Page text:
And Then...Along Comes the Association

The Association

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And Then...Along Comes the Association Review

by Bruce Eder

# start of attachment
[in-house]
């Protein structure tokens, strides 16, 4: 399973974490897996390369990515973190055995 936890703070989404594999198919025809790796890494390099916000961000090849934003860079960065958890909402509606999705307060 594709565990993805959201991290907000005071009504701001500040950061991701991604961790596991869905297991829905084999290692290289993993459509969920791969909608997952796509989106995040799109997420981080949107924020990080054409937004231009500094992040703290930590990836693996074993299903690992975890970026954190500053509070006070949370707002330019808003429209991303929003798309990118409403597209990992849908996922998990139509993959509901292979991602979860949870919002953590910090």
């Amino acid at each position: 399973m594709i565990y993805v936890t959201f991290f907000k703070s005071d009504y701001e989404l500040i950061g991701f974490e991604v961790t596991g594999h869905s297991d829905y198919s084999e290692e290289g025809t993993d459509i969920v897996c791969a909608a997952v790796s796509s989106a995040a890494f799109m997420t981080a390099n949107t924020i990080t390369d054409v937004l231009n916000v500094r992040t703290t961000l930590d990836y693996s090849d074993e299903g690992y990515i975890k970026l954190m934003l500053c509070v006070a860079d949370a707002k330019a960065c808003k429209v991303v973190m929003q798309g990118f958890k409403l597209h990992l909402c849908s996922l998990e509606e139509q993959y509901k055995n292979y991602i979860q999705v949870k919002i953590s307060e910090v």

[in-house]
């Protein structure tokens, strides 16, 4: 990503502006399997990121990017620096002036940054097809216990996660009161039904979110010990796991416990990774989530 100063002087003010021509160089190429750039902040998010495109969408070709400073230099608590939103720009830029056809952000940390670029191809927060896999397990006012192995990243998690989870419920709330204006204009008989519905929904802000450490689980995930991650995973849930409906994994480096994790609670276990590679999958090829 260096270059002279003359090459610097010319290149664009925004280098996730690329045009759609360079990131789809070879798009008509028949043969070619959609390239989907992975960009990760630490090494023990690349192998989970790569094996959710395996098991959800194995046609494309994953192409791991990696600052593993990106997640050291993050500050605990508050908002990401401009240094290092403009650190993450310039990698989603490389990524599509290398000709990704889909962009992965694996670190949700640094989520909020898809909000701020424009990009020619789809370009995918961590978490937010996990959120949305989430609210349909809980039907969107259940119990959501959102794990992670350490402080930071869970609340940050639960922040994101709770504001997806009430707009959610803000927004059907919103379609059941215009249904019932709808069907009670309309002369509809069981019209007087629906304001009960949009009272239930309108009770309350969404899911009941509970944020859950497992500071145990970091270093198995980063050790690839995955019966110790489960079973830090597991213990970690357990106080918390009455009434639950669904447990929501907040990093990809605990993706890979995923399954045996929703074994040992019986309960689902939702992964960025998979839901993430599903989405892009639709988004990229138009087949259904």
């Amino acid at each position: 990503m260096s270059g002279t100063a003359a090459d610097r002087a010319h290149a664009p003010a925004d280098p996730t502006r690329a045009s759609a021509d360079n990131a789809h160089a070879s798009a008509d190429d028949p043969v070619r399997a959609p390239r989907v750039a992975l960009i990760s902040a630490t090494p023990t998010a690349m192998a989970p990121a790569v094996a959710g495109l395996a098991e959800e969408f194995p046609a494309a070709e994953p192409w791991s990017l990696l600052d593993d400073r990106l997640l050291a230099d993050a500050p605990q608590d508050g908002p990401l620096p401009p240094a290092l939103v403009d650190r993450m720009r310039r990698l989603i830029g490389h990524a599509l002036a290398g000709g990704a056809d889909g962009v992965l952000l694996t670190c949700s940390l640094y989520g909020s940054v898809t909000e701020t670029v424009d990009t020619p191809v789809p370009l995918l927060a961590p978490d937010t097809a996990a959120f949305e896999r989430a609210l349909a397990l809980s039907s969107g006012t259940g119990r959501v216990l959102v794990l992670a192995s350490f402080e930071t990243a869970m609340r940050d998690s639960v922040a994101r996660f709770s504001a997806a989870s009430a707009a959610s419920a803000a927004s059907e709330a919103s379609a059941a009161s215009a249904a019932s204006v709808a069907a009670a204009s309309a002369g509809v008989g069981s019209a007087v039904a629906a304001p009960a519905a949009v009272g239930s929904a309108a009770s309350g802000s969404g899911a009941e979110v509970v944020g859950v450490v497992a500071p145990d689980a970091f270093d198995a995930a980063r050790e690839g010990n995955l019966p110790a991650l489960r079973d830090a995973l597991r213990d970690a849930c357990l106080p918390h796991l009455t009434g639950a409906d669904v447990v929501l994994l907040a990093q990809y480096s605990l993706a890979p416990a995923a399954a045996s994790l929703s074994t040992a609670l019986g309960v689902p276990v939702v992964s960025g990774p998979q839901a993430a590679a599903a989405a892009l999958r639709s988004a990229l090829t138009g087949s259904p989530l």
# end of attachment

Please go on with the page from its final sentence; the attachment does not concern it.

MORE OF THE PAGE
The group's debut album may be better listening today than it was in 1966, because it can be appreciated more -- and it definitely deserves a better reputation than it has among folk-rock, psychedelic pop, and pop/rock enthusiasts. The album is usually neglected because of the Association's reputation as a soft rock outfit and the prominence of the hits "Cherish" and "Along Comes Mary," both of which are too poppy for most serious '60s archeologists. The original LP was one or two songs short of uniformly high-quality material, but that defect was compensated for by the better numbers and the production of the late Curt Boettcher. Admittedly one of Boettcher's softer creations, And Then...Along Comes the Association displayed the same creative use of stereo sound separation -- the interlocking instrumental and vocal parts divided in discreet two-channel sound -- that was to characterize his work with groups like the Millennium and Sagittarius a little later in the decade. Indeed, And Then...Along Comes the Association was among the earliest American rock albums to make full creative use of stereo sound and to exploit it on behalf of a group. In those days, the stereo mix on a rock album was usually little more than an afterthought by the producer and engineer (most of whom hated rock & roll), but Boettcher appreciated just what he had here, with the six singers and instrumentalists in this band, and he spread their work out in front of the listener in vivid detail, giving each "voice" (human and instrumental) a close airing, yet meshing them together as well. [The 1999 Japanese reissue CD extended the running time to almost 50 minutes with the addition of five extra tracks.]

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